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I'm trying to get a JSON object of my Facebook wall posts to display on my website but it seems to be ridiculously complicated for such a simple task.

Do I need to implement server-side redirects and then post data back 'pretending' to be a user just so that I can get a token or am I misunderstanding something here?!

How can I request the JSON object of my Wall Stream given the fact that I have an API key & secret etc? Currently I can't work out how to turn these details into a proper access_token that can actually be used with FacebookClient.Get("Me", parameters).

I've read somewhere that I can get an infinite session key that will never expire but following the steps given here simply cause an error at the 2nd step.

I have read loads of documentation and tried to find examples but almost everything I've found starts after authentication.

Any help is much appreciated.

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up vote 4 down vote accepted

First, you need to get an access token (there is no getting around this). This is done via an OAuth Dialog where the user signs-in and provides the required permission. You will have to request the "offline_access" and "read_stream" permissions to do what you are trying to. Getting the access_token is pretty simple. Follow the instruction here:

Also, read up Facebook's documentation:

You will have to store your access token somewhere for later use (this is the infinite session key)

After you get the access token, you can call the graph API directly:

OR you can use the Facebook C# SDK (recommended).

FYI, the link you posted is out-dated and Facebook will not support that method soon.


Since you are only interested in your data, so you will only have to get the access token ONCE. Of course, you will have to do this again if you change your password.

I will detail a manual way of getting your token.

  1. Make sure you are using Firefox. It actually displays JSON strings.
  2. Navigate to this URL. Add your App ID, callback-url (this should match the domain you in your registration). I have added a lot of permissions.,read_stream,email,read_insights,user_events,user_groups,user_interests,user_likes,user_location,user_notes,user_photo_video_tags,user_photos,user_relationships,user_religion_politics,user_status,user_videos,user_website,user_work_history,read_friendlists,read_requests,friends_likes,friends_location,friends_notes,friends_photo_video_tags,friends_photos,friends_relationships,friends_religion_politics,friends_status,friends_videos,friends_website,friends_work_history,user_checkins,friends_checkins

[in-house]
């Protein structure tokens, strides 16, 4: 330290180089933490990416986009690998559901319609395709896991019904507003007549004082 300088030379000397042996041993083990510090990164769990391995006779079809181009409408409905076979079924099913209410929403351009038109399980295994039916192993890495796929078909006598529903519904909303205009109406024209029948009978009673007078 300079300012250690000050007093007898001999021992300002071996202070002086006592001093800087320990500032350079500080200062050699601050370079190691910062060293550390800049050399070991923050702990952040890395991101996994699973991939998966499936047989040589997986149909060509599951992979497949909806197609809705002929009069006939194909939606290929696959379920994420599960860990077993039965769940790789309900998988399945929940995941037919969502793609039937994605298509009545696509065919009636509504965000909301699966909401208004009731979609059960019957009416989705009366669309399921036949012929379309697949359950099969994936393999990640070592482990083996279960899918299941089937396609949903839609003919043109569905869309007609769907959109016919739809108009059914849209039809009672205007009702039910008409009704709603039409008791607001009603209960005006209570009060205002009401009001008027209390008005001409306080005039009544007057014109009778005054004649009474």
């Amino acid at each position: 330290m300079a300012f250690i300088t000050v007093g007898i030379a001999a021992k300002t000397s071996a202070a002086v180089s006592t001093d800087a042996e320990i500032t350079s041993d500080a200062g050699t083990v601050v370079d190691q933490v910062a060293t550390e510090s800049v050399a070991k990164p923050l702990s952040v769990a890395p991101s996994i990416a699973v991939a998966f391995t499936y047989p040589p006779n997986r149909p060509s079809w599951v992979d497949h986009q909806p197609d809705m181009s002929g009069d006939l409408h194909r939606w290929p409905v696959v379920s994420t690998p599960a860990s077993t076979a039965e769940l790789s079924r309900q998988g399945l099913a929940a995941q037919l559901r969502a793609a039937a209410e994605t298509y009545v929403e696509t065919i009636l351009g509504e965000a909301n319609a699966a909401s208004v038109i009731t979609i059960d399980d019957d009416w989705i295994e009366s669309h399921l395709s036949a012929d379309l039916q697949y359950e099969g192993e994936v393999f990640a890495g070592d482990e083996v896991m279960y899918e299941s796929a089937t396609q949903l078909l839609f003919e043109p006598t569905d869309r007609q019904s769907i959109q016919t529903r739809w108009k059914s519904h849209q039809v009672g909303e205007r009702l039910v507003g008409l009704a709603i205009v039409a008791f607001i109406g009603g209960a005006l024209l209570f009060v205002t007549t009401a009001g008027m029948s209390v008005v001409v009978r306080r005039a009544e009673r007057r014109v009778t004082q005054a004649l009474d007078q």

1. Once you authenticate and "Allow", Facebook will redirect to your callback URL is a "code" parameter. Make a note of this parameter.

  2. Now call another URL, add your app id, api secret, and the code.

  1. Calling the URL above will display the access token in the browser. Save this access token. Now you can use this token to make API calls on your behalf.

  2. Remember, you will have go through this process again if you change your password.

This is a manual way and only intended in your scenario where you are only interested in your data. I do this for testing purposes.

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Thanks for the advice dotnetster I'll give it a go. I don't understand why a developer has to go through the login procedure when it's their data (i.e. relates to their API Key etc). I don't want people to post comments or access their data, all I want is to request my wall data as JSON in VB.Net. Wouldn't it be better to be able to just use an ID/API Key/Secret combination in my ASP.Net, thus validating myself, then just get the JSON (this is the way all the other API's I currently use work)? It seem so unnecessarily complicated that I'm questioning whether I've completely misunderstood! – Chris Gilbert Jun 2 '11 at 0:24
The API is meant for a developer to develop applications that serve their user community. Hence, the security features. The API key/secret is for your application, not your user account. You still have to go through the same procedure of authentication before you can access your information. – dotnetster Jun 2 '11 at 12:55
I will suggest another option, a VERY manual one. – dotnetster Jun 2 '11 at 13:05
Thanks dotnetster both solutions worked perfectly. The 'very manual' one seems to have given me a permanent access token which I can now use with no problems. I've used the code from the other link to form the basis of a logon class which I'll use if (when) the specifications of the current project change to allow people to post replies etc. Thanks, once again. – Chris Gilbert Jun 3 '11 at 8:59
Wow. Thank you for being the one and only person ON THE ENTIRE INTERNETS to provide relatively straightforward, step-by-step instructions on getting an accessToken! One thing you might want to add to your steps is how to get an APP KEY and SECRET CODE: by logging into your facebook account and going to this URL: – Jordan Lev Nov 21 '11 at 7:20

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